766 P.2d 569, 254 Cal.Rptr. 803

SAMUEL BROWN RIDGE, Petitioner, v. THE STATE BAR OF CALIFORNIA, Respondent.

Docket No. S005684.Supreme Court of California.
January 30, 1989.

Page 953

[EDITORS’ NOTE: THIS PAGE CONTAINS HEADNOTES. HEADNOTES ARE NOT AN OFFICIAL PRODUCT OF THE COURT, THEREFORE THEY ARE NOT DISPLAYED.]

Page 954

[EDITORS’ NOTE: THIS PAGE CONTAINS HEADNOTES. HEADNOTES ARE NOT AN OFFICIAL PRODUCT OF THE COURT, THEREFORE THEY ARE NOT DISPLAYED.]

Page 955

COUNSEL

Tom Low for Petitioner.

Diana C. Yu, Truitt A. Richey, Jr., Richard J. Zanassi and Lawrence Yee for Respondent.

OPINION
THE COURT.

This is a proceeding to review the recommendation of the Review Department of the State Bar Court that petitioner Samuel Brown Ridge be suspended from the practice of law for three years, that the order of suspension be stayed, and that he be placed on probation for three years on conditions including two years’ actual suspension.[1] Petitioner was admitted to the practice of law in 1974 and has no prior disciplinary record. The present disciplinary proceedings arise out of his conduct in three separate matters.

Page 956

The Camarillo Matter
On April 3, 1984, petitioner appeared on behalf of Dean Camarillo at a preliminary hearing before Judge J. Thomas Seibly in San Joaquin County Municipal Court. In the midst of the hearing, concerned that petitioner was intoxicated and hence was not properly representing his client, Judge Seibly called counsel into chambers. He noted petitioner’s speech was slurred and exhibits kept falling out of petitioner’s hands. While initially protesting that he had only had one or two beers with lunch,[2]
petitioner agreed to take an Intoxilizer test which promptly showed a blood-alcohol level of .17 percent. The court expressed the opinion that petitioner’s condition constituted contempt of court and concluded that despite the presence of several witnesses, proceedings would have to be continued.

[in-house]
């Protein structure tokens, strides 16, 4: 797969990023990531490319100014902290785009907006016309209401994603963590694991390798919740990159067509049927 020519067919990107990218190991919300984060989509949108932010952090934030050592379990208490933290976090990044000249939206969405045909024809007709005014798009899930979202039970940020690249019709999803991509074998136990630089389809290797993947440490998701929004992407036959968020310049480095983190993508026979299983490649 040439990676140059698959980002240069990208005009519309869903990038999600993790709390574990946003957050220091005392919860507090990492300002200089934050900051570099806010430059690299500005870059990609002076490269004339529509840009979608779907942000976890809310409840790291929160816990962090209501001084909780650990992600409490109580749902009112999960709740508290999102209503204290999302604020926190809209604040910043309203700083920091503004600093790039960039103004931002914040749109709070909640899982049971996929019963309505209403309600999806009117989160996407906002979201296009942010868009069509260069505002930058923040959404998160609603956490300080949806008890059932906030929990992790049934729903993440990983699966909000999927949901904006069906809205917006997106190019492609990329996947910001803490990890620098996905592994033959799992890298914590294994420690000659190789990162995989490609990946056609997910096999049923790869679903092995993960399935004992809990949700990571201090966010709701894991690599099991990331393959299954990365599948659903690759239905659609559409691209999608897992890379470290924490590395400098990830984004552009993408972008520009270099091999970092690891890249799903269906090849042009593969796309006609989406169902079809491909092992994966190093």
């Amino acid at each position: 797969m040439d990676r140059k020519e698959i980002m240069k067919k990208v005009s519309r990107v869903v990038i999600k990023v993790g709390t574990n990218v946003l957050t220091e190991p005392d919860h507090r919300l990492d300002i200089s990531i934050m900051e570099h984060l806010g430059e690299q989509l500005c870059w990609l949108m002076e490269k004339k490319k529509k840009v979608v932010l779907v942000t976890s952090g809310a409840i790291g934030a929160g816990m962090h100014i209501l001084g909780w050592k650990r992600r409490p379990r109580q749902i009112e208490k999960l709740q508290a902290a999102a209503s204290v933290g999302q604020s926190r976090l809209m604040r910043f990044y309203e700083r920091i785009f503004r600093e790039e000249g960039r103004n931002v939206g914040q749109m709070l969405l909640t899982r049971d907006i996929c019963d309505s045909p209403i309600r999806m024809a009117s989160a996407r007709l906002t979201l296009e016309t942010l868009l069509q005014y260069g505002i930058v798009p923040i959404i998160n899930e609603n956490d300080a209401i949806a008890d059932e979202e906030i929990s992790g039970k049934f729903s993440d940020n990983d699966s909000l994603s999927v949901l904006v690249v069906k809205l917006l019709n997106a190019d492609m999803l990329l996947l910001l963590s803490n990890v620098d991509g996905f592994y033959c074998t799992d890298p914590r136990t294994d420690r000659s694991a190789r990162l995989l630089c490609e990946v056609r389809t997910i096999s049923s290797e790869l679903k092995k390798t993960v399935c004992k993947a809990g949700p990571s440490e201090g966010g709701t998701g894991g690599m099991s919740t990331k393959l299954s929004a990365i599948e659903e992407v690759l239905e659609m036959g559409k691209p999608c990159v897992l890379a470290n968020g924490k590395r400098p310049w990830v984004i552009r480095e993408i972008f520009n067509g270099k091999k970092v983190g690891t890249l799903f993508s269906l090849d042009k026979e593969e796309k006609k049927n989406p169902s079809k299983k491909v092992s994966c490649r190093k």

On the continued date, May 2, the preliminary hearing was concluded and the court then returned to the question of contempt. In addition to its previous findings, it noted petitioner had on April 3 behaved very aggressively toward counsel and witnesses and that the court had noted the odor of alcohol. It felt petitioner’s conduct had been an affront to the dignity of the court and expressed frank disbelief that petitioner’s conduct and his blood-alcohol level could be attributed to two beers. Petitioner was held in contempt and sentenced to five days in the county jail or fifty hours of community service.

At his State Bar hearing, petitioner acknowledged he had not been truthful with Judge Seibly when he claimed to have had only two beers and claimed he had consumed three, four or five. He also acknowledged that he had not completed his community service and as a consequence had served two days in county jail. Finally, petitioner claimed that, realizing he was an alcoholic, he had entered into counseling with a person from Valley Community Counseling Center and was also taking the medication Antabuse.

The review department, while largely adopting the referee’s findings with respect to this incident, deleted the finding regarding petitioner’s voluntarily entering an alcohol rehabilitation program and taking other steps to become alcohol free. Instead it found that by appearing in court intoxicated, petitioner had violated his oath and duties as an attorney and failed to maintain the respect due the courts. (Bus. Prof. Code, § 6068) The review department has explained that this change is based on petitioner’s admissions at the review department hearing that he had ended his therapy and medication as he considered himself cured. The review department concluded

Page 957

petitioner’s asserted personal commitment to rehabilitation was insufficient to protect the public. It further found that petitioner’s lack of candor with Judge Seibly regarding the amount of alcohol he consumed constituted a matter in aggravation.

Petitioner objects to deletion of the hearing panel’s finding and urges that his reason for terminating treatment was his successful completion of the alcohol program. He thus urges that the review department’s findings with respect to continued danger to the public are without foundation.